It’s an album about wizards and demons and tentacles and murderers. But it is also an album about me, about family, friends and home. It’s just none of those things are in the lyrics.
That means all the autobiographical stuff is in the harmony, chord choices, structure and allusions. One song is about changing career and moving to a new part of town, though you wouldn’t know it from the lyrics. Another contains parts of three different pieces of music, sketching out my history as a songwriter. Another uses crossword clue lyrics to say what I really think about humans (hint – I’m not a fan). One is all about the things that haunt us and the reasons we sometimes wake up with an awful taste in our mouths.
And the whole thing is about family and about joy. No it is, really honestly. Yes I know it contains murders and demons. It’s still joyous. It is!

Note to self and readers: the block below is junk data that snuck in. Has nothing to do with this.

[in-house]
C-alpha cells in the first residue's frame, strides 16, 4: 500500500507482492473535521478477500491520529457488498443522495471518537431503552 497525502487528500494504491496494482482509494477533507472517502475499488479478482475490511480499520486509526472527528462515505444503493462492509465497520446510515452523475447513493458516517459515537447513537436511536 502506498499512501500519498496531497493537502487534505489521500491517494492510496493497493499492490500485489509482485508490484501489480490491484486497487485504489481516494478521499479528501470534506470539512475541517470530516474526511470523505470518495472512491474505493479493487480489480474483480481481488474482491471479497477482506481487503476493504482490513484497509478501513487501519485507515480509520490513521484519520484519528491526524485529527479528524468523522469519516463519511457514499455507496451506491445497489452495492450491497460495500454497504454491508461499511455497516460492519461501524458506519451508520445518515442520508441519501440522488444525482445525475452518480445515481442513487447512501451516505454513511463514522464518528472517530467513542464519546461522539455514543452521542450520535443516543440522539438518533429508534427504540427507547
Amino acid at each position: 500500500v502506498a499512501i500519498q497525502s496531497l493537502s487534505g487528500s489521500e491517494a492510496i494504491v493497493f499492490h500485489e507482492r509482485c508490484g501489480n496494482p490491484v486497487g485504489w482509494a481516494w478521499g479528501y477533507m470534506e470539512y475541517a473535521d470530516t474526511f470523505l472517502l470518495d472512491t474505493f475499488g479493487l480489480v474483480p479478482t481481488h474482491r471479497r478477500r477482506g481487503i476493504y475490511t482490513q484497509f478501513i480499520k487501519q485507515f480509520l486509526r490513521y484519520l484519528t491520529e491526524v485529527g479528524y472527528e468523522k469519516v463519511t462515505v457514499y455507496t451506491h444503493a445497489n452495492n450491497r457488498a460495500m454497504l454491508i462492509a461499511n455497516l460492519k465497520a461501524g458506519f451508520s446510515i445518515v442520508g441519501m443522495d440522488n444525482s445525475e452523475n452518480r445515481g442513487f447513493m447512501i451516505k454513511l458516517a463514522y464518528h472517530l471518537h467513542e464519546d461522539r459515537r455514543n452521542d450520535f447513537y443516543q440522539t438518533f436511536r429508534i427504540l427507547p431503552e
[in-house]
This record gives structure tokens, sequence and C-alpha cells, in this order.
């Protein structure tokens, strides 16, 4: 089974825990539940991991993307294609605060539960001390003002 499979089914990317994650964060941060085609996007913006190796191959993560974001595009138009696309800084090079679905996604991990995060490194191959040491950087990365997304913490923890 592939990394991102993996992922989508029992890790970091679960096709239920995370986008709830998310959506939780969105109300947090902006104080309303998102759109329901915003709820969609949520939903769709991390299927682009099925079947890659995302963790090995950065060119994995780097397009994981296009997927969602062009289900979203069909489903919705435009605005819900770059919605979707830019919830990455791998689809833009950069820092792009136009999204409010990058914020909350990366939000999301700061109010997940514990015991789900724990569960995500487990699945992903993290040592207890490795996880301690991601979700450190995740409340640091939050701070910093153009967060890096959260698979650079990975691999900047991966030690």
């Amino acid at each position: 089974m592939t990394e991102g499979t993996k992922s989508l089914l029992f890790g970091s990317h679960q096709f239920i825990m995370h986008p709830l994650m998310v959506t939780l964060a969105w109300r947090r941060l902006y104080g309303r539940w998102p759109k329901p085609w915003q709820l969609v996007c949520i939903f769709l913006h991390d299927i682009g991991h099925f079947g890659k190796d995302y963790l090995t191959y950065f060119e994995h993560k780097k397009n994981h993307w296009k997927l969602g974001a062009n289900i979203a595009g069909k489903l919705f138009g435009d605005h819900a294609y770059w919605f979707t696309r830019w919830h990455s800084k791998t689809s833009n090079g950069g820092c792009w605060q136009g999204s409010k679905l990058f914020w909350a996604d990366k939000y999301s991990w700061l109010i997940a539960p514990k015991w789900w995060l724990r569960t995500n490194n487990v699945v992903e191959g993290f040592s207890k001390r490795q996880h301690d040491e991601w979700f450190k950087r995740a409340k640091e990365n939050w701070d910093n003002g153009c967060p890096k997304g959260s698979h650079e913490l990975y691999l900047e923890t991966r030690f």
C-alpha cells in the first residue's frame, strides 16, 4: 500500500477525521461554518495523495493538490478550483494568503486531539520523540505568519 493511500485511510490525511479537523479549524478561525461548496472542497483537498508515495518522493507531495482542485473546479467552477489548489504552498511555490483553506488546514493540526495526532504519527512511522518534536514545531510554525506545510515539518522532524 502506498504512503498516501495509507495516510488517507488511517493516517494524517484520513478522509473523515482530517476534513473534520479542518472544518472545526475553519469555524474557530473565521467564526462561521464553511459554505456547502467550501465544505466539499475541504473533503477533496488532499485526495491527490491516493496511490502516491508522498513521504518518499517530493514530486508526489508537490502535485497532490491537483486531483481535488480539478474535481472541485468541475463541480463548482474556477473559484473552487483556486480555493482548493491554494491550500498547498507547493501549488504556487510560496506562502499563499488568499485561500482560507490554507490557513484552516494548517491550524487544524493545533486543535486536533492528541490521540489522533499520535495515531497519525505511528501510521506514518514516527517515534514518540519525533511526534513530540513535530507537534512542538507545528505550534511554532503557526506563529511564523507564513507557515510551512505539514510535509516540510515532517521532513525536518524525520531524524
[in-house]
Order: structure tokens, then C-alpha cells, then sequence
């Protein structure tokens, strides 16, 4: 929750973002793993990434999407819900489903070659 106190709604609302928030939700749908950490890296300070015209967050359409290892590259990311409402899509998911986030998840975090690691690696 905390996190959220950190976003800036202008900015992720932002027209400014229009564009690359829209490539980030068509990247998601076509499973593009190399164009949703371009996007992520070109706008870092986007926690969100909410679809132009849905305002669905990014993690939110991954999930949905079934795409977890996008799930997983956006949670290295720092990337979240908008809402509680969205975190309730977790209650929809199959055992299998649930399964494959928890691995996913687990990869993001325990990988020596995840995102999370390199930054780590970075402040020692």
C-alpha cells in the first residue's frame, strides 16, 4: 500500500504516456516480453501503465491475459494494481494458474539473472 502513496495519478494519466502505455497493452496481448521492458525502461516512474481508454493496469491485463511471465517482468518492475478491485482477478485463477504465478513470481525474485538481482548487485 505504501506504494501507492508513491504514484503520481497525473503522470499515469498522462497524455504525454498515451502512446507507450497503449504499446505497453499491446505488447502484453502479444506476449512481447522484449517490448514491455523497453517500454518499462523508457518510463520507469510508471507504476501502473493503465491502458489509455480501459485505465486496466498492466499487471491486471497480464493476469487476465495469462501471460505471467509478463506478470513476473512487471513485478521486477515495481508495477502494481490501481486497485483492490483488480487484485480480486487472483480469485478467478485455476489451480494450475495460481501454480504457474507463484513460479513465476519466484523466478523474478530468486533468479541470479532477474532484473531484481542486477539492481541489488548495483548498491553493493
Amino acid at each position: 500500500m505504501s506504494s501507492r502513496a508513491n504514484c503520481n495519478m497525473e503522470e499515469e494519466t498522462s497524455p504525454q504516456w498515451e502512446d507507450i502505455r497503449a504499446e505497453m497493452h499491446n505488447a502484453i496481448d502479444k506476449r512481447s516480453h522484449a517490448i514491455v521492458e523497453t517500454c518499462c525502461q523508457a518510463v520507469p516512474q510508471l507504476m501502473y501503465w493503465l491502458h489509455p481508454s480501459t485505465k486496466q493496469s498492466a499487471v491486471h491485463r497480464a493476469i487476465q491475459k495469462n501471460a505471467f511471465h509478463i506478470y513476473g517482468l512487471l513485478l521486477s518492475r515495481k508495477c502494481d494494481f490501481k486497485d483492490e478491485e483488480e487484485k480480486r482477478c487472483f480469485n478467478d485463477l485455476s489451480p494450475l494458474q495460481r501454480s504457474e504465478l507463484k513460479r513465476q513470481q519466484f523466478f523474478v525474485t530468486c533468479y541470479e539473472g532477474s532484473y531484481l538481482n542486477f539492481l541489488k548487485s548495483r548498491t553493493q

You can hear all the songs and all the stories that go with them by joining the mailing list by clicking here.
If you do, I’ll send you links for all the songs and all the origin stories. It’ll be ace.
It’s Sunday morning and I am feverishly trying to finish the ‘behind the scenes’ origin story stuff for my new album, Demon.
For the last few CDs I’ve done a series of blogs or vlogs about each song on the album, so it seemed natural to do that for Demon too. But it’s got a bit….bigger. Because I thought it would be fun to do some nerdy musician how-to-play-the-song stuff too. It seemed like a good way to exorcise the Demon.
Basically I’ve given myself lots of music work at the same time as the day job is madly busy too. I’ve not even got time to write depressing things on pictures to motivate you all in the mornings. There is lots to do.
Because the album is out on Friday, and that means I need to have at least some of this stuff ready to share by then.
Demon is 9 songs of rock and weird. It’s guitars and tentacles, wizards and hermits, drums and demons. It’s rocking out and eating insects, being trapped in a cave, hating all humanity. It’s joyous choruses about evil creatures and strange happenings.